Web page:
"I'm curious about how your "toy" handles these periods where log(WTI) diverges from inverse US dollar index?"

The toy seems to work well for 1996-2010. Which periods do log(WTI) diverge from the inverse US dollar index? I'd love to test it out.


I think your "toy" is absolutely brilliant in its simplicity and I can see why you haven't looked at other terms or modifications. Now a casual look at log(WTI) and inverse US dollar suggests they are strongly correlated from 2003 on (see the chart in the link in my previous comment).

Post 2003 there are three obvious periods where the two diverge. For about 3 months around both the end of 2004 and the end of 2005, inverse US dollar is above log(WTI), and then for about 3 month in the fall of 2005 log(WTI) is above inverse US dollar. I'm curious about your "toy's" performance here especially as your INTGAP term is probably playing a role as well. But I wonder if any additional information could be gleaned from these periods where log(WTI) and inverse USD diverge.

There's also the 2000-mid 2002 period where the US dollar was strong but oil prices first started moving up. Just considering WTI's contribution , I wonder if your "toy" had a systematic bias in predicting USD/CAD over this period. But again, I don't know about the INTGAP contribution during this period.


Please don't worry about replying to my queries. I tracked down the interest rate data and I'll just run your MERT and answer my questions by myself. But, I think you might still be interested in looking into using log(WTI).


One thing that you might be interested in toying with is the increasing gap between production and consumption - forecasted to continue to grow as more oil sands projects come onstream.


Mike: a recent article in the National Post stated that Bank of Canada has just released a sophisticated correlation study to predict the Canadian dollar and found that the main parameters for a long term correlation, in order of importance is:
1. Price of commodities (the article did not mention oil, probably as an abbreviation)
2. the size of the Canadian deficit.
For a short term correlation, the interest rate differential with the US gov is the second parameter and the size of the deficit is the third.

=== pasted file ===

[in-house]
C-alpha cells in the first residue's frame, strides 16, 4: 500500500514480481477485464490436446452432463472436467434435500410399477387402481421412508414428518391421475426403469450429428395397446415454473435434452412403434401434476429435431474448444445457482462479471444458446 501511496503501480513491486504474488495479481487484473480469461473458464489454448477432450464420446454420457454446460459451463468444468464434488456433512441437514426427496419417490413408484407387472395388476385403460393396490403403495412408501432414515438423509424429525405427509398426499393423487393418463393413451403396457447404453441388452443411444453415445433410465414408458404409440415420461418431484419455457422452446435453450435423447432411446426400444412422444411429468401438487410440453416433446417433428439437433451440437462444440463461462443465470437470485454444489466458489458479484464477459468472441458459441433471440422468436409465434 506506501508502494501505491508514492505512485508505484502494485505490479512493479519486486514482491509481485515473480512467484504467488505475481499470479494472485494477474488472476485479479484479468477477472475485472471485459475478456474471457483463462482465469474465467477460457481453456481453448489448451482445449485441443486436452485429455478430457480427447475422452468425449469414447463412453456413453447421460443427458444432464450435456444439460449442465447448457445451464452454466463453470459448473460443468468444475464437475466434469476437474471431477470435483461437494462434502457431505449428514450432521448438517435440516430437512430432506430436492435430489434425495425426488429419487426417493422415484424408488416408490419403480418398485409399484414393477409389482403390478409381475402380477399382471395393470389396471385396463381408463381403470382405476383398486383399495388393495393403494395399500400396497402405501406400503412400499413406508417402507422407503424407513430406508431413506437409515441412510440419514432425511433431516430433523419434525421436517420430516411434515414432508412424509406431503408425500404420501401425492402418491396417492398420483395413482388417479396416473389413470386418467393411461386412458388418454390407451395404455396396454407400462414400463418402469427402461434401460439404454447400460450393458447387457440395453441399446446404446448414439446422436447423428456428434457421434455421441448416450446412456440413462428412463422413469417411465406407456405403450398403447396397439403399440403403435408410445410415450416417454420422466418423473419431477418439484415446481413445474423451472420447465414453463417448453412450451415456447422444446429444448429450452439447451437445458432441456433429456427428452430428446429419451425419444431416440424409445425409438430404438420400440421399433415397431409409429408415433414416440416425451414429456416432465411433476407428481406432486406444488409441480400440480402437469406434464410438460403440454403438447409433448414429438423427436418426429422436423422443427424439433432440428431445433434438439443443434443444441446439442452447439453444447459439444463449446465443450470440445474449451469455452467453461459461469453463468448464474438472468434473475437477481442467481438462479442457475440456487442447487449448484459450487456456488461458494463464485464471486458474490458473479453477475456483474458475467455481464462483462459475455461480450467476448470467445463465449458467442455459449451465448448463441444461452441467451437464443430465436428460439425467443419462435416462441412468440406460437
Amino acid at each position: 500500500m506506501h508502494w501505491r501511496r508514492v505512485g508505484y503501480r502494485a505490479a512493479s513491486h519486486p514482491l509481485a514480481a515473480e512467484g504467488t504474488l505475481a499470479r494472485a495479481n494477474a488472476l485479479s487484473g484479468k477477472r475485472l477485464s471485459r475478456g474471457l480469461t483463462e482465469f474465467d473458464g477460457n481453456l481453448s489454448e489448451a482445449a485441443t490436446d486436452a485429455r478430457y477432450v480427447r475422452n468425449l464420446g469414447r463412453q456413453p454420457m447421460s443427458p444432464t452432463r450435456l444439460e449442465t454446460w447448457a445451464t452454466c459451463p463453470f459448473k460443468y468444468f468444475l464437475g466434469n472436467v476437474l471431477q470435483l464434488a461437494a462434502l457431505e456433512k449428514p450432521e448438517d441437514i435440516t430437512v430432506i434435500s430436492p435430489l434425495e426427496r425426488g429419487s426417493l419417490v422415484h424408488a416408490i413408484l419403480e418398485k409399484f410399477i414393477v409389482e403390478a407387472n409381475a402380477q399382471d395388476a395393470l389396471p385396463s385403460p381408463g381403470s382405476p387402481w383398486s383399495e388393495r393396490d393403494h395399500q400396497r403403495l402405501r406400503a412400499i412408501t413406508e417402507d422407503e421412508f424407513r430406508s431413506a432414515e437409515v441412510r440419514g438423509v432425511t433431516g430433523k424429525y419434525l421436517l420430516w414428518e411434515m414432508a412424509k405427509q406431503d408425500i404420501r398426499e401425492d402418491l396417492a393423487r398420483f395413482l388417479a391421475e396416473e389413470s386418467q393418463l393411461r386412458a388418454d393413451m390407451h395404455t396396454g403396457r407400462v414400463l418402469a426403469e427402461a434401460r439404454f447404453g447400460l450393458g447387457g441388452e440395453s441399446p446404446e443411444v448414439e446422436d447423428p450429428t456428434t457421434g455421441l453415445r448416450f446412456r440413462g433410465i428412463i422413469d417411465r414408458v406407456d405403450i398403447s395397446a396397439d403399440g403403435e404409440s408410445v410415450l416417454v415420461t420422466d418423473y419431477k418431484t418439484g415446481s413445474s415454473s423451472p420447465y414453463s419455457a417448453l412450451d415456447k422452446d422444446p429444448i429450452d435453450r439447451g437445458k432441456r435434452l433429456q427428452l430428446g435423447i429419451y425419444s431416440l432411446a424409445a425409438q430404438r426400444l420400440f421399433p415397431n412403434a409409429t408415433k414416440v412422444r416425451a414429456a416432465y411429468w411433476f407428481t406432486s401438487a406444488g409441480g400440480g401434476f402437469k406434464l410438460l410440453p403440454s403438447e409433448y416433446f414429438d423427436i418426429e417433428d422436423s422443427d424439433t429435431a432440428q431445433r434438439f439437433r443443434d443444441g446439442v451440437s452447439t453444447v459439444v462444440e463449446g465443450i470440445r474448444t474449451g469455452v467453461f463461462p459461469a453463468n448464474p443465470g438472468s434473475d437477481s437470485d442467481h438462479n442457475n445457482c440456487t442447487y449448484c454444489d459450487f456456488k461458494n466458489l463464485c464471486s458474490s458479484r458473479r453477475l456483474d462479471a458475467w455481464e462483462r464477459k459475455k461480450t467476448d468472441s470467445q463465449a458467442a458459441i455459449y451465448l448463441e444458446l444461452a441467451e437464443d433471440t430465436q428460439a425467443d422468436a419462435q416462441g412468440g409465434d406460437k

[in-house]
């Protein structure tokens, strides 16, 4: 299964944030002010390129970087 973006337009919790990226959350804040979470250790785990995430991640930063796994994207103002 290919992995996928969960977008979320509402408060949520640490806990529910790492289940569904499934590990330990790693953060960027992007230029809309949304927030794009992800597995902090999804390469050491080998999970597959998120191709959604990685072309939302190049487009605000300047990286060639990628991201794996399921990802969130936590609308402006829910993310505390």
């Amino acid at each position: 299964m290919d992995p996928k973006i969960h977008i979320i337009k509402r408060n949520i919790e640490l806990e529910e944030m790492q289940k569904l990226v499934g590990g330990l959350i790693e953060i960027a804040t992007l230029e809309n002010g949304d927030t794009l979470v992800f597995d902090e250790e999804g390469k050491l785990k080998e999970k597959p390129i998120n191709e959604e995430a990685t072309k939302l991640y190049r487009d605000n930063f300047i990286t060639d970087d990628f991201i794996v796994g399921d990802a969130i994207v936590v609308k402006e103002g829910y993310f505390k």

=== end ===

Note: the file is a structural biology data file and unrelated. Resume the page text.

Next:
This is real rough, you might want to check it out. KShen

Hi K Shen:

I'll have to track down that article! I've been playing around with the data a little. Will post a follow-up with what I've found.



Mike: Love the toy! Thanks for doing this. Here are a bunch of possible reasons why your prediction error increase near parity:

+ The toy model uses spot oil prices whereas much oil trades through longer-term contracts. So as spot oil rices rocket up, they become increasingly less representative of prices actually paid.

+ The benchmark oil prices capture the market prices of light, sweet crude. Given refining bottlenecks, spot prices of light, sweet, relatively clean, easy to refine crude may spike while heavier grades of oil enjoy relatively modest price increases by comparison.

+ Earlier in the decade, natural gas prices were more correlated with oil prices or is my impression. In light of the current glut, North American natural gas prices have become more uncoupled from oil prices.

+ I would also tend to think that commodities like base metals and coal are positively correlated with oil (prices) but do not necessarily move together when oil prices spike enough to drive the dollar to near parity. Once again, longer-term contracts are frequent.

Of course the higher Canadian dollar could be drying up export opportunities and related investments in non-resource sectors. (Not that anybody would notice in western Canada.)

Instead of overnight rate differences, target or observed, I would look for the bond rate or market rate that most captures the type of fixed income assets that will respond quickly to rate shocks and whose value is somewhat correlated with other similar market-traded assets like corporate bonds. Exactly which one, I'm not sure. 5-year government bond yields maybe?

I hope you manage to keep the model parsimonious. Feel free to post pictures of the residuals when you get a chance. Would also be most curious to see how well the toy performs in logged first-differences. -w

Pre-1995 - well, John Crow was governor of the B of C until 1994 - Mr. Corw wanted 0% inflation - maybe you need a different variable for different governors of the various central banks too.

My guess is that using short term interest rates is inadequate - you need to also plug in long term interest rates and inflation in both countries, or else use real interest rates.